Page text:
It turned quickly from rain, to sleet, to snow on Sunday afternoon.

I took the old terrier outside to take care of her business before she could balk at the wet grass (she forgets the chill of new snow on her paws from one year to the next).

I checked the calendar. Yup. October 25. Early for such dramatic changes in the weather, I’d say.

We need to pass some state legislation prohibiting snow until at least November. Here’s my hillbilly motion to that effect.

“I here-by put forth a motion to alter the legal language of the state administration code to read: The state of Wisconsin shall forthwith (I always wanted to use the word “forthwith” ) make it illegal and a punishable offense (felony) to allow any snow to fall before November 1. Thereby noting that any infraction will cause our state constituents undue demands on their spines keeping sidewalks clear, not to mention the seasonal stresses of finding their boots and a pair of mittens in the back of the closet.”

There should never be snow before Halloween. I remember my first Halloween in Chippewa Falls. It snowed like a heavy mid-winter storm and the little trick or treaters who came to my door, put out their plastic pumpkins for their candy deposit and there was an inch of water on the bottoms. Their treats were floating like tiny, chocolate barges.

This year “Sick or Treat” as it has been dubbed, is still unsettled. Most are pushing for the traditional door-to-door rampaging through their neighborhoods, others are holding “trick or trunk” passing candy from the rear of their vehicles and still others are going with a small house party with guests stationed six feet apart (try to keep sugared-up youngsters at a good social distance!) It’s a new kind of scary.

Speaking of scary, we’ve got it easy here in the bucolic pastures of Wisconsin. Sure we get some pretty threatening tornadoes and snow that is measured in feet - but I have a good friend, Glenna, who lives in Fort Collins, Colorado and although there are mountains and towering pines - there are also wildfires. Huge, wildfires blazing over thousands of acres of forests.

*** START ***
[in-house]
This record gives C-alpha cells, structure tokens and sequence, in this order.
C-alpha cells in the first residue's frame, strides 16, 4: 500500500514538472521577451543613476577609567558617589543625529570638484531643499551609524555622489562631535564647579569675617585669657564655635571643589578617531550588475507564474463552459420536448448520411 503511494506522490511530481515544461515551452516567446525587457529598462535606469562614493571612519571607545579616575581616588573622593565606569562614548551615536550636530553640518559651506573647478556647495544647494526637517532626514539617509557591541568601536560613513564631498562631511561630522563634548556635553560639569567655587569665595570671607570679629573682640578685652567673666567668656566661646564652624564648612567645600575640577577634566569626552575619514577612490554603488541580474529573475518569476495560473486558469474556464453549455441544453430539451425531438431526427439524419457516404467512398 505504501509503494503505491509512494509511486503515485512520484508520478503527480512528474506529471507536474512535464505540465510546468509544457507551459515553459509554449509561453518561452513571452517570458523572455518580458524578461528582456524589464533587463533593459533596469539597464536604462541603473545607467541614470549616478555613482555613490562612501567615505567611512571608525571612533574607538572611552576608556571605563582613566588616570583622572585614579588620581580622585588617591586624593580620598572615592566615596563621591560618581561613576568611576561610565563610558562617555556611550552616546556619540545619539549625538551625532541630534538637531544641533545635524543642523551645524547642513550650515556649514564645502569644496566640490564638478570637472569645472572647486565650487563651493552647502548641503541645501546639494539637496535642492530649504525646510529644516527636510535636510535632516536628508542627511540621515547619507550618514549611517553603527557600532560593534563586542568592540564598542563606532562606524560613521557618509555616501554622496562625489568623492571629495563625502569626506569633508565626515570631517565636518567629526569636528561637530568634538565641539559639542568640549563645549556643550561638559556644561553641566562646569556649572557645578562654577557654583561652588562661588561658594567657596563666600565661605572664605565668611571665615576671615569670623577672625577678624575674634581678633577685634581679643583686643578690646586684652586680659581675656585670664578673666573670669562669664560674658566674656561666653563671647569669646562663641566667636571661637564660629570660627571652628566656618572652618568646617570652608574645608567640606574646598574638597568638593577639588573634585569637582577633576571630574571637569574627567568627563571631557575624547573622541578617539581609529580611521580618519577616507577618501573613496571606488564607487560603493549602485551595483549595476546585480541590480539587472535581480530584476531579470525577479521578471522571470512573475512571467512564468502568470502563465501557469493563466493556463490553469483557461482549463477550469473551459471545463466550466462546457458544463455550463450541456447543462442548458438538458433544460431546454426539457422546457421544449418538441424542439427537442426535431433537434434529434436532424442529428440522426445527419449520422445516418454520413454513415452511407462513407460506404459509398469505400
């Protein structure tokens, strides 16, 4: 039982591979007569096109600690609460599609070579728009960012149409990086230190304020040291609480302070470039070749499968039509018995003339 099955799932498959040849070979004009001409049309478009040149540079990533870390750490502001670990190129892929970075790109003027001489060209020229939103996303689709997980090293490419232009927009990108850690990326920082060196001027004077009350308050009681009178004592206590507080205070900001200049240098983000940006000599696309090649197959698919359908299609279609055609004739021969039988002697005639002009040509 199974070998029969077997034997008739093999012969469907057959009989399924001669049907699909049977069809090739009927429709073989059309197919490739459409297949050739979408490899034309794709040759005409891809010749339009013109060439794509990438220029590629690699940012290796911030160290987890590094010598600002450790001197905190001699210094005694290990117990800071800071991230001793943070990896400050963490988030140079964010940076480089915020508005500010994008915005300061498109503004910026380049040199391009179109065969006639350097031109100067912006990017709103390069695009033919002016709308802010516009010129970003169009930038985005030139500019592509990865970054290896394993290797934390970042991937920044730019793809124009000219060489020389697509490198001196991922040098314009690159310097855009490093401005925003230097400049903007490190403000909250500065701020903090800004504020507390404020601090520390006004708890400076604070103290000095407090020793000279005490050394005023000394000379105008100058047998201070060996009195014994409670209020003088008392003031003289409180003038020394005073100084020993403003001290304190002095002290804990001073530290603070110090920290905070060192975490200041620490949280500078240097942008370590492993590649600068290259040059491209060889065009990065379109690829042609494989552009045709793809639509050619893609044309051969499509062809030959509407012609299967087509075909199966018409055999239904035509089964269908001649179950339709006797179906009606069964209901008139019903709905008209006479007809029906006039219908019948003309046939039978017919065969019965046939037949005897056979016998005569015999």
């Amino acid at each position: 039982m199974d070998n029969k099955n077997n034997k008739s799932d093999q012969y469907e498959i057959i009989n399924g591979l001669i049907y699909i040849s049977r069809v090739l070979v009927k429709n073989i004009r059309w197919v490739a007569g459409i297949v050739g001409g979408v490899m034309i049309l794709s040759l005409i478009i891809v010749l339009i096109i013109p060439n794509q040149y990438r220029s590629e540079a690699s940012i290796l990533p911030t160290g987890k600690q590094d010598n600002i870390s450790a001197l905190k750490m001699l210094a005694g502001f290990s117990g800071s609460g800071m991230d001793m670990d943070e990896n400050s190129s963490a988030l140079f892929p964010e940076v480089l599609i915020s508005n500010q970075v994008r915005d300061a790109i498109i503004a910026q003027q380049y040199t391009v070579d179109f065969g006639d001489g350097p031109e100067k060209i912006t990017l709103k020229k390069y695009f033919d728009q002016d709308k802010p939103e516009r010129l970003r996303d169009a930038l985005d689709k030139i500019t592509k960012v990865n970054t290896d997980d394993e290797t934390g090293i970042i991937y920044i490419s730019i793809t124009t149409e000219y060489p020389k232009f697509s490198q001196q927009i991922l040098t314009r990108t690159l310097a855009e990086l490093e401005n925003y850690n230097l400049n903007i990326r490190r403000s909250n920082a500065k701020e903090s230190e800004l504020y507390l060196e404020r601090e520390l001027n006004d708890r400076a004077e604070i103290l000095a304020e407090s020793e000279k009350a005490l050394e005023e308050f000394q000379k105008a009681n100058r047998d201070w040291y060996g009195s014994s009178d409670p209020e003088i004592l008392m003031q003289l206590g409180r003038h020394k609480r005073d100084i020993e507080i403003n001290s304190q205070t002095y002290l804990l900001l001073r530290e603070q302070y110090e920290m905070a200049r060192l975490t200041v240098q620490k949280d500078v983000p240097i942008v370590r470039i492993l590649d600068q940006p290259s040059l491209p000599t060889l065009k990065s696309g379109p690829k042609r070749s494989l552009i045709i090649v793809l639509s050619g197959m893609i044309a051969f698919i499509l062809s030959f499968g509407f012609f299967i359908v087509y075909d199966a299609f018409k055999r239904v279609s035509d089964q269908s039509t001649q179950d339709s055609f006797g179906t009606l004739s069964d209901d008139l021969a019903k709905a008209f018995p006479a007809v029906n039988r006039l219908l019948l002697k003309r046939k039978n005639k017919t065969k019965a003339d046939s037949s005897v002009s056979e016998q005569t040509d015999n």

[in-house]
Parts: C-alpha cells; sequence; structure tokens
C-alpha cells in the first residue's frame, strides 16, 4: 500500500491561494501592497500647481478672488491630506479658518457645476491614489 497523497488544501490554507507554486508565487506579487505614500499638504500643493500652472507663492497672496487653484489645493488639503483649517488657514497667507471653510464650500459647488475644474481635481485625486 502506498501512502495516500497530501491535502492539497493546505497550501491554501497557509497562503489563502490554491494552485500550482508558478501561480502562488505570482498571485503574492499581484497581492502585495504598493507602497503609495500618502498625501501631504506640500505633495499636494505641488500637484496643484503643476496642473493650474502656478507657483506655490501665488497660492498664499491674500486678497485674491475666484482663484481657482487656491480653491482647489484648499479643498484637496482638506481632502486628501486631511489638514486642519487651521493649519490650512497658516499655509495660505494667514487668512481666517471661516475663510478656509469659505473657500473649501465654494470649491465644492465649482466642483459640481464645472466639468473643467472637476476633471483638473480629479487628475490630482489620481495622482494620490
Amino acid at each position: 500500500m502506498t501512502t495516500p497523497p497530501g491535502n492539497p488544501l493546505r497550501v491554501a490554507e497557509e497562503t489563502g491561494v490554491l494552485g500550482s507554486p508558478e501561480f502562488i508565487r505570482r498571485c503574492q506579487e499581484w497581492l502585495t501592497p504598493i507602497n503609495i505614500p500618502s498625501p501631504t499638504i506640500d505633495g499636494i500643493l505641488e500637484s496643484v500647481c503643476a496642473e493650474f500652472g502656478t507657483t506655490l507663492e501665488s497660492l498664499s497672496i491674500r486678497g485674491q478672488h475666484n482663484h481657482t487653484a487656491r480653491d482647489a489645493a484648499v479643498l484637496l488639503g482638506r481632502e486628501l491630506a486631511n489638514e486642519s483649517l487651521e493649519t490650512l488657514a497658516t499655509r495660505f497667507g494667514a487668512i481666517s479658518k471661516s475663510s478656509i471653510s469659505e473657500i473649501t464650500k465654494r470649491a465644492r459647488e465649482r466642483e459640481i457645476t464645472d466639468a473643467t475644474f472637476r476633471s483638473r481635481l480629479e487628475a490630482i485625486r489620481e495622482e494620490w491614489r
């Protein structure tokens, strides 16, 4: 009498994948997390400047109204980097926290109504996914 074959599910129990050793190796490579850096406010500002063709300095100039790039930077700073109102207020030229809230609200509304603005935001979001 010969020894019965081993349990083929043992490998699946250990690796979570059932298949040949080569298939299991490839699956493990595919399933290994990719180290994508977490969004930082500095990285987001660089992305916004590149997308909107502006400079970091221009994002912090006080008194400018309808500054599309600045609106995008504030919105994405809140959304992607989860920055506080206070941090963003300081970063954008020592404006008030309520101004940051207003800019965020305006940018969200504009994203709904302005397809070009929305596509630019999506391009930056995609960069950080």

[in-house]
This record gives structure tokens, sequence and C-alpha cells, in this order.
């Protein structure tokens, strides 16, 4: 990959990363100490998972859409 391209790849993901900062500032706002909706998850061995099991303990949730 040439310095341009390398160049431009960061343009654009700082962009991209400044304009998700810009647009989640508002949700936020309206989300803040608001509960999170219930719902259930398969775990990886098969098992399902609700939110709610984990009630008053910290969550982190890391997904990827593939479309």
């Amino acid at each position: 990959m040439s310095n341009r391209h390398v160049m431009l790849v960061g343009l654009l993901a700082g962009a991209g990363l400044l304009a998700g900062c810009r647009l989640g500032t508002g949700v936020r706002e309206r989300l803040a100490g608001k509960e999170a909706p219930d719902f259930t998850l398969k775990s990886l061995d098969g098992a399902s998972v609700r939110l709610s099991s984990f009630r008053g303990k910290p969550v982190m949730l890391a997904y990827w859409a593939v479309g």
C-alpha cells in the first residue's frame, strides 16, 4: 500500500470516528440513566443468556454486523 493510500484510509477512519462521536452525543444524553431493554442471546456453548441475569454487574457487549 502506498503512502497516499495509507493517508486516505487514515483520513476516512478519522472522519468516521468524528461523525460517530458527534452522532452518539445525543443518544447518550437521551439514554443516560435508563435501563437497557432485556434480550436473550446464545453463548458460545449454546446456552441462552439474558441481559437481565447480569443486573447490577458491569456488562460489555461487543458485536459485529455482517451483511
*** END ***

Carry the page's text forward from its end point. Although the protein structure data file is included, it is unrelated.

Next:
She told me that she’s packed for evacuation several times. The fire came as close as eight miles from her city and the skies grew dark and filled with ash and particles. It builds up like snow on the buildings and covers the vehicles. The ash is everywhere and it is not easy to clean up. Whenever you go out - the air smells acrid and smokey. To make it worse, Colorado is in a drought and everyone is looking to the weather reports in hope of some moisture in the air to help the firefighters.

She also mentioned that because of the fires in the mountains, the forest wildlife has come down to the city to wander around - looking for something to eat or go to a movie I guess.

She said it has been reported that there have been bear, elk and mountain lions spotted in the city. How would you like to meet a mountain lion on your way to pick up a gallon of milk?

According to the Internet weather, most of the state got a blessed foot of snow. This has put a serious damper on the fires in the mountains and given the firefighters time to reposition.

I remember when I first moved to Park Falls there was a big forest fire around Block House Lake. I had never seen anything like it. The roads were closed and the residents around the lake had gotten out - but even standing out on the highway - camera in hand - I could hear the fire crackling and the sound of trees crashing over. A big-bellied plane flew back and forth dumping loads of water on the blaze. Sadly, some nice structures were burned, but I don’t think anyone was hurt - scared for sure, but no injuries.

This is not intended to be political, but I have to share the odd words of our present administration, when he went to survey the California fires. He advised that they don’t have these huge fires in Europe and other countries - because they RAKE their forests. Oh my. Enough said.

Get out and vote and remember to wear your mask.

(Copyright © 2021 APG Media)

Load comments